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This thread is privately moderated by maguro, who may elect to delete unwanted replies.
Mar 31, 2017, 08:07 AM
OpenTX University Staff
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The airplane would be in the 8-10 lb range with a span of 7-8 feet or so. It just needs sufficient spar strength to absorb the loads both in flex and torsion. Large foam wings run the risk of flutter without the proper stiffening. It is certainly doable. The E-flute Carbon-Z Cub is a fine example of large strong foam structures. Heck, if you wanted to, you could hot wire the KF notch into Carbon-Z Cub wings.
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Apr 04, 2017, 10:33 AM
Flying one day at a time....
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Quote:
Originally Posted by maguro
The airplane would be in the 8-10 lb range with a span of 7-8 feet or so. It just needs sufficient spar strength to absorb the loads both in flex and torsion. Large foam wings run the risk of flutter without the proper stiffening. It is certainly doable. The E-flute Carbon-Z Cub is a fine example of large strong foam structures. Heck, if you wanted to, you could hot wire the KF notch into Carbon-Z Cub wings.


Well, until a few months ago, I too might have held a similar view regarding size (wingspan) and weight for that amount of power.


However, following a series of experiments with the KFm4 symmetrical section on 3-D/aerobatic designs, I'm now not so sure. Currently, it looks like there maybe some benefits (specifically for KFm4 3-D/aerobats) in using far higher wingloading and power loadings than is currently typical of KFm4 foamie designs.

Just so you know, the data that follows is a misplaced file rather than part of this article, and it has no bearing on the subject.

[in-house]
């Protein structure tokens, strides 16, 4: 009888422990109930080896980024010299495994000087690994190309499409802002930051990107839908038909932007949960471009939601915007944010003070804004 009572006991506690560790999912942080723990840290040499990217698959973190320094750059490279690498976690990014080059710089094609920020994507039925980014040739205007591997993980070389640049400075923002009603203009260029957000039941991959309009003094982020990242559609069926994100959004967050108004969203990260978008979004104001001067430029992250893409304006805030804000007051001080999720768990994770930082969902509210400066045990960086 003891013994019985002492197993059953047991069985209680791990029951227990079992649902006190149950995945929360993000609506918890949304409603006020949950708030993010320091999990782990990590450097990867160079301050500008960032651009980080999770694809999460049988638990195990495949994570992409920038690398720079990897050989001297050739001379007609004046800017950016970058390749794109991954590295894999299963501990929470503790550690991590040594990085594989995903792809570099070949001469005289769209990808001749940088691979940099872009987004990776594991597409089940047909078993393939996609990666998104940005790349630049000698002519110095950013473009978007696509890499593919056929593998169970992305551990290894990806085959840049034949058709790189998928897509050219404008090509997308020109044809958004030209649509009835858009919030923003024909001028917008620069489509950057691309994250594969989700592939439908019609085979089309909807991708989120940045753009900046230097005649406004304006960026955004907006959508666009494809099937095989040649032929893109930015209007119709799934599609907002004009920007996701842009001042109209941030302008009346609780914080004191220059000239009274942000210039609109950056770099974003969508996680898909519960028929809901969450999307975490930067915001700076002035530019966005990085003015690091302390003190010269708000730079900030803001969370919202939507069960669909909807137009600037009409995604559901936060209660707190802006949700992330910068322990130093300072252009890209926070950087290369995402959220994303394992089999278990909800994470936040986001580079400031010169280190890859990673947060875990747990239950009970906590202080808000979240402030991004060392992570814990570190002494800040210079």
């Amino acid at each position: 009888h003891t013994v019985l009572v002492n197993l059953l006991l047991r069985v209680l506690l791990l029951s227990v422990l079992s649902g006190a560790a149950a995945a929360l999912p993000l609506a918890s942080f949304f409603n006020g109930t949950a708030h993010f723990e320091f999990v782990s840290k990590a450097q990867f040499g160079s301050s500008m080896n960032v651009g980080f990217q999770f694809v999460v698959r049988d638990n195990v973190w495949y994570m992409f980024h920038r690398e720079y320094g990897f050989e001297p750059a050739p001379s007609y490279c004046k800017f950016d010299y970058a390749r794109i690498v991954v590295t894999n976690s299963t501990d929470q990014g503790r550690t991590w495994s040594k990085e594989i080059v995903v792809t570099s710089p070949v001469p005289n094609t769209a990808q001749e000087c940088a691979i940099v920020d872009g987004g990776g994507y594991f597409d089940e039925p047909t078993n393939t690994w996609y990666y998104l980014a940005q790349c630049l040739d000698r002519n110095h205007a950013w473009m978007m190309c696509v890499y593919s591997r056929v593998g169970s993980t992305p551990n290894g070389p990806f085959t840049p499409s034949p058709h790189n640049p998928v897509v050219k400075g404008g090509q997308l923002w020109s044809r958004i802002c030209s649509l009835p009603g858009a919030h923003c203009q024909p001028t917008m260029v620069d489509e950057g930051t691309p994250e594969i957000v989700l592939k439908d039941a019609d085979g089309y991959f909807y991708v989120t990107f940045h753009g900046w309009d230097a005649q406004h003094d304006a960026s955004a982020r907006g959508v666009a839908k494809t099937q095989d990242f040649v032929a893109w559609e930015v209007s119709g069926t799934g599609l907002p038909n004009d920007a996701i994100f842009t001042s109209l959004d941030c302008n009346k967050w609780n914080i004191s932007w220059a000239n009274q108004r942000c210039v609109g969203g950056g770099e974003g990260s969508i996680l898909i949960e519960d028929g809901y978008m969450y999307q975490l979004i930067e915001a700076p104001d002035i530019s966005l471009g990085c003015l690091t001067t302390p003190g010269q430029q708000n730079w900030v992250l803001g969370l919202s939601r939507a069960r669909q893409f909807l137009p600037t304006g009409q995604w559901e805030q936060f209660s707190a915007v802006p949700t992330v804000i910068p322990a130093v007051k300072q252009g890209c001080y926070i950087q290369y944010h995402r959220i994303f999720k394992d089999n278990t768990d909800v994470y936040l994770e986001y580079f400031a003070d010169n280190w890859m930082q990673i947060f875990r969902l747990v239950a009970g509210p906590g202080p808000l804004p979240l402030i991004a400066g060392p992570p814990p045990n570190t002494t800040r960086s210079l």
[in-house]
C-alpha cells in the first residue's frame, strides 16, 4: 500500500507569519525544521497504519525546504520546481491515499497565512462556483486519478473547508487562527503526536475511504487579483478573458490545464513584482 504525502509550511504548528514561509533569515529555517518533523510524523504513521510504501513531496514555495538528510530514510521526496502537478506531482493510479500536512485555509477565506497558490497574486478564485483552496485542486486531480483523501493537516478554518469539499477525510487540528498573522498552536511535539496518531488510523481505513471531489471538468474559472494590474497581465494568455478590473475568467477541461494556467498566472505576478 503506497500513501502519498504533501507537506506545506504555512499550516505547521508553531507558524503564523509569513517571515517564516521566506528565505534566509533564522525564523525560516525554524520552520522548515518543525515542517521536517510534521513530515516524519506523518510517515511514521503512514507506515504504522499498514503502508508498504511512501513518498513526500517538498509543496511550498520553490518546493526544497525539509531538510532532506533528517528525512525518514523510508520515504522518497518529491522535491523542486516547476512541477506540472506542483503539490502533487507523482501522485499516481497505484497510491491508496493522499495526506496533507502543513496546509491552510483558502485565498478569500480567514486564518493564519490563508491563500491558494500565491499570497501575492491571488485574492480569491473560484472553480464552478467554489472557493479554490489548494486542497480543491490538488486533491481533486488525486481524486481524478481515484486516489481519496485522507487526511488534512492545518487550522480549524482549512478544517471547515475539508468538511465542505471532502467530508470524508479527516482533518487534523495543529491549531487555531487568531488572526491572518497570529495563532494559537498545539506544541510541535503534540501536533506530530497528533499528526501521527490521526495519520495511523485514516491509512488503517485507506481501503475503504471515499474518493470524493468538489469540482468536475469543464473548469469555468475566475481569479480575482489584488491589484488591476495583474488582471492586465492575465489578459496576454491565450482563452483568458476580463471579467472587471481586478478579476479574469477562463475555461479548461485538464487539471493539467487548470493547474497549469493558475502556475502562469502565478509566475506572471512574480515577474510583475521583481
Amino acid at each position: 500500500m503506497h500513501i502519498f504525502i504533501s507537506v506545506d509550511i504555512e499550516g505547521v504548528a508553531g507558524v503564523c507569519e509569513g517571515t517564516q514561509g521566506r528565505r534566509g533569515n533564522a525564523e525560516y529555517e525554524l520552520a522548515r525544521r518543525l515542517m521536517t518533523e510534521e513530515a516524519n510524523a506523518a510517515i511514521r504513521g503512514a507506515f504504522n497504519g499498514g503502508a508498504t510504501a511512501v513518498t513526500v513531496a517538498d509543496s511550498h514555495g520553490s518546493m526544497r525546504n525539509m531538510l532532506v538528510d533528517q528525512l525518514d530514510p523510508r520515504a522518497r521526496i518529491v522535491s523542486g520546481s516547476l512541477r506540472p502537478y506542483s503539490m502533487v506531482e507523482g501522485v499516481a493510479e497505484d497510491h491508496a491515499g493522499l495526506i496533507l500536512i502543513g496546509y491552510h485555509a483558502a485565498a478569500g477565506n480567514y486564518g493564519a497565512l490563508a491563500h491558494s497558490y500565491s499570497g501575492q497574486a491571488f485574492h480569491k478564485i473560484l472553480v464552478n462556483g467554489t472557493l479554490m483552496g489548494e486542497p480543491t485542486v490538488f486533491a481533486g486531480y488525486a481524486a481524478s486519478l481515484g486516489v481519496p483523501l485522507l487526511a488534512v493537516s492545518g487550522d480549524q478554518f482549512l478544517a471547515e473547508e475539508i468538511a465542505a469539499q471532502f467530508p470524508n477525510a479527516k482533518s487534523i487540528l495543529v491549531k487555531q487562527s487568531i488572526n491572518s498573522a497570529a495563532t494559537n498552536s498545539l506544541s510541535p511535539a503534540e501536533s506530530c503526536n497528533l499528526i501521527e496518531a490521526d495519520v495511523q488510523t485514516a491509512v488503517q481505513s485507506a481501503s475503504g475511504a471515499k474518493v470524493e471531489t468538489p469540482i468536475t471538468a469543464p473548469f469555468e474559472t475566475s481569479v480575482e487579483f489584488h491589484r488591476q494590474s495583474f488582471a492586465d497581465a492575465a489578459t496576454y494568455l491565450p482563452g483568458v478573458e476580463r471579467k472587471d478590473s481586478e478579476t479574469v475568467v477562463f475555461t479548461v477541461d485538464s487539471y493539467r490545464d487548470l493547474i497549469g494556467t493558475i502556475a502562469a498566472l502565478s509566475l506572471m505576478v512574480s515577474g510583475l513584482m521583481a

That is the reason I started the thread on KFm sections and high power. So far it is looking like an area that few (if any) have explored.


If it proves a fruitful area (it may not, of course), then my recent experiments would suggest that your initial estimate (of 8 to 10 pounds weight and 7 to 8 feet wingspan) could be out by as much as a factor of two for a 1000 Watt KFm4 section aerobatic plane. In other words, perhaps 4 pounds weight and just 4 feet wingspan might be nearer the mark - outrageous though that may seem.


Anyway, I would not encourage anyone to try such high wing and power loadings unless the airframe has been properly designed to cope structurally with the consequential stresses.

Dave
Last edited by pardshaw; Apr 04, 2017 at 10:52 AM.


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